Regional Acquired Brain Injury (ABI) Outpatient Program
If you think you have had a concussion recently (in the past 48 hours) see your doctor or go to the nearest emergency department. For information on what to do after a concussion review our concussion care guide.
The Acquired Brain Injury Outpatient Program at St. Joseph's Health Care London's Parkwood Institute provides care for patients with brain injuries through outpatient and outreach services across Southwestern Ontario. This includes patients with mild, moderate and severe brain injuries. Concussions are a form of brain injury, referred to as a mild traumatic brain injury or mTBI.
Learn more about concussions
A concussion is a brain injury caused by a hit to the head or other part of the body. When the head or body is hit, the force causes the brain to move back and forth inside the skull causing an injury.
Did you know a concussion is considered a brain injury?
There are three levels of brain injury; mild, moderate, and severe. A mild brain injury is also called a mild traumatic brain injury or mTBI. Ninety per cent of people with a brain injury have a mTBI. This includes people with a concussion who have persistent symptoms.
How does a concussion affect someone?
A concussion is an invisible injury. You cannot tell someone has had a concussion just by looking at them. The injury affects how the brain works. Everyone’s experience after a concussion is different.
Brain injury affects different people in different ways.
Symptoms you may notice after your injury:
- balance issues
- vision issues
- hearing changes
- feel tired all the time
- communication challenges
- change in sleep patterns
- problems with your memory and concentration
- changes in your ability to manage yourself and your life
- changes in your personality
- changes in your emotions and ability to cope
Symptoms of a concussion can be physical, mental, behavioural and/or emotional. Some symptoms happen right after the injury to the brain. Some can develop or get worse over time. These are known as persistent symptoms.
- blurred vision
- double vision
- seeing stars
- problems with your balance
- sensitivity to light
- sensitivity to noise
- ringing in the ears
Behavioural and emotional symptoms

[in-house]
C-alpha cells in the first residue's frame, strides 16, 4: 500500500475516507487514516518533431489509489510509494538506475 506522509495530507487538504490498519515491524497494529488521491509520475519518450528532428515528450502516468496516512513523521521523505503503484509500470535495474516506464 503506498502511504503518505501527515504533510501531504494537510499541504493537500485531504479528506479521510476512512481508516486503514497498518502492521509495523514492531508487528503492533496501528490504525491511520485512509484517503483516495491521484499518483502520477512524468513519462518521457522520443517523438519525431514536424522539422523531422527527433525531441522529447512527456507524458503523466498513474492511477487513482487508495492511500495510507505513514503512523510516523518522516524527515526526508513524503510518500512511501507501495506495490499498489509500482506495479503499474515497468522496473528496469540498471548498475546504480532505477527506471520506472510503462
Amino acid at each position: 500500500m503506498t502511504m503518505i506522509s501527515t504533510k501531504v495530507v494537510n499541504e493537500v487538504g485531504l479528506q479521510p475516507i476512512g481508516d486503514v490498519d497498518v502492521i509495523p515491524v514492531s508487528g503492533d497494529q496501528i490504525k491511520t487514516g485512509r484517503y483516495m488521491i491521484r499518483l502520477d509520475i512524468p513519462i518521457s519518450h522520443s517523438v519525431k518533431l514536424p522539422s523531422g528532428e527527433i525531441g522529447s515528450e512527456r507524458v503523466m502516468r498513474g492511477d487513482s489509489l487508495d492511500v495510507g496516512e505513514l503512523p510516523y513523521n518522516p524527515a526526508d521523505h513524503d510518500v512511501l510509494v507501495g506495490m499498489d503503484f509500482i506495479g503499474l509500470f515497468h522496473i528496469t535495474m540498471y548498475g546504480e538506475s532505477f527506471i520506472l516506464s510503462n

- feeling down
- sleeping more than usual
- difficulty falling asleep
- feeling “slowed down”
- difficulty concentrating
- feeling dazed
- memory problems
- unable to multi-task
- not feeling like yourself
Seek immediate medical attention if you have any of the following symptoms related to your concussion:
- stiff neck
- fluid and/or blood leaking from nose or ears
- difficulty waking up
- difficulty remaining awake
- headache that gets worse, lasts a long time, or is not relieved by over-the-counter pain relievers
- vomiting three times or more
- problems walking and talking
- problems thinking
- changes in behaviour or unusual behaviour
- double or blurred vision
- changes in speech (slurred, difficult to understand or does not make sense)
The first 48 hours after a concussion - REST
A concussion can affect your reaction time, vision and ability to think. Do not drive a car until your family doctor says it’s okay.
Drugs and alcohol
Using non-prescription drugs and alcohol may make your concussion symptoms worse and increase your recovery time.
Limit exercise and activities where you have to use a lot of energy. Your brain regulates your heart. Your concussion may affect this regulation. Stop physical activity if you feel your heart racing, feel tired or have other concussion symptoms. Do not participate in activities or sports where you could have another hit to the head or body.
It’s important to tell your family about your concussion. Explain what you need them to do to help you recover.
Your concussion can affect your memory, concentration and how you process information. You may find reading, watching TV, using a computer or tablet tires you out now. Stop these activities if you experience symptoms such as a headache.
Take time off work or reduce your workload. The demands of work can trigger symptoms or make them worse.